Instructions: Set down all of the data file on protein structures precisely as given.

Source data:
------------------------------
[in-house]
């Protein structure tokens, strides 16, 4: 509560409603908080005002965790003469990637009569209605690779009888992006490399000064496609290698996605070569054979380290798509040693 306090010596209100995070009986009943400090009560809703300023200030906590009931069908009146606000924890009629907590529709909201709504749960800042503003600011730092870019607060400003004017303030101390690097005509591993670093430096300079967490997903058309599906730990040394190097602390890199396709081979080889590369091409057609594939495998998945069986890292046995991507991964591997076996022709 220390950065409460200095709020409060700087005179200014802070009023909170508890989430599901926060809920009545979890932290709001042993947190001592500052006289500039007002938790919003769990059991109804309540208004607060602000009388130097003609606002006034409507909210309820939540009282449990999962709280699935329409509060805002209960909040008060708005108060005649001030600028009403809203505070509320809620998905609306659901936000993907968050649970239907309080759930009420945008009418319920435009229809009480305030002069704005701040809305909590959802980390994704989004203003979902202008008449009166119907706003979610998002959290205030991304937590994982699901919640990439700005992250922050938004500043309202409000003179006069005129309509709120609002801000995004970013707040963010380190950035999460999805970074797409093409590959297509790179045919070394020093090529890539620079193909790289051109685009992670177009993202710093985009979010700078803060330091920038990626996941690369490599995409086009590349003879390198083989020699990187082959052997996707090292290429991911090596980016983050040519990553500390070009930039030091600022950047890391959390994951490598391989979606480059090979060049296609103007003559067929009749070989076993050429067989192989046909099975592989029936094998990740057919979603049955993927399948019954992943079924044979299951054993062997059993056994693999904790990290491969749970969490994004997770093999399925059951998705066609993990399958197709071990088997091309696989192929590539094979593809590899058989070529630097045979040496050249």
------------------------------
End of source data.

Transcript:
[in-house]
């Protein structure tokens, strides 16, 4: 509560409603908080005002965790003469990637009569209605690779009888992006490399000064496609290698996605070569054979380290798509040693 306090010596209100995070009986009943400090009560809703300023200030906590009931069908009146606000924890009629907590529709909201709504749960800042503003600011730092870019607060400003004017303030101390690097005509591993670093430096300079967490997903058309599906730990040394190097602390890199396709081979080889590369091409057609594939495998998945069986890292046995991507991964591997076996022709 220390950065409460200095709020409060700087005179200014802070009023909170508890989430599901926060809920009545979890932290709001042993947190001592500052006289500039007002938790919003769990059991109804309540208004607060602000009388130097003609606002006034409507909210309820939540009282449990999962709280699935329409509060805002209960909040008060708005108060005649001030600028009403809203505070509320809620998905609306659901936000993907968050649970239907309080759930009420945008009418319920435009229809009480305030002069704005701040809305909590959802980390994704989004203003979902202008008449009166119907706003979610998002959290205030991304937590994982699901919640990439700005992250922050938004500043309202409000003179006069005129309509709120609002801000995004970013707040963010380190950035999460999805970074797409093409590959297509790179045919070394020093090529890539620079193909790289051109685009992670177009993202710093985009979010700078803060330091920038990626996941690369490599995409086009590349003879390198083989020699990187082959052997996707090292290429991911090596980016983050040519990553500390070009930039030091600022950047890391959390994951490598391989979606480059090979060049296609103007003559067929009749070989076993050429067989192989046909099975592989029936094998990740057919979603049955993927399948019954992943079924044979299951054993062997059993056994693999904790990290491969749970969490994004997770093999399925059951998705066609993990399958197709071990088997091309696989192929590539094979593809590899058989070529630097045979040496050249």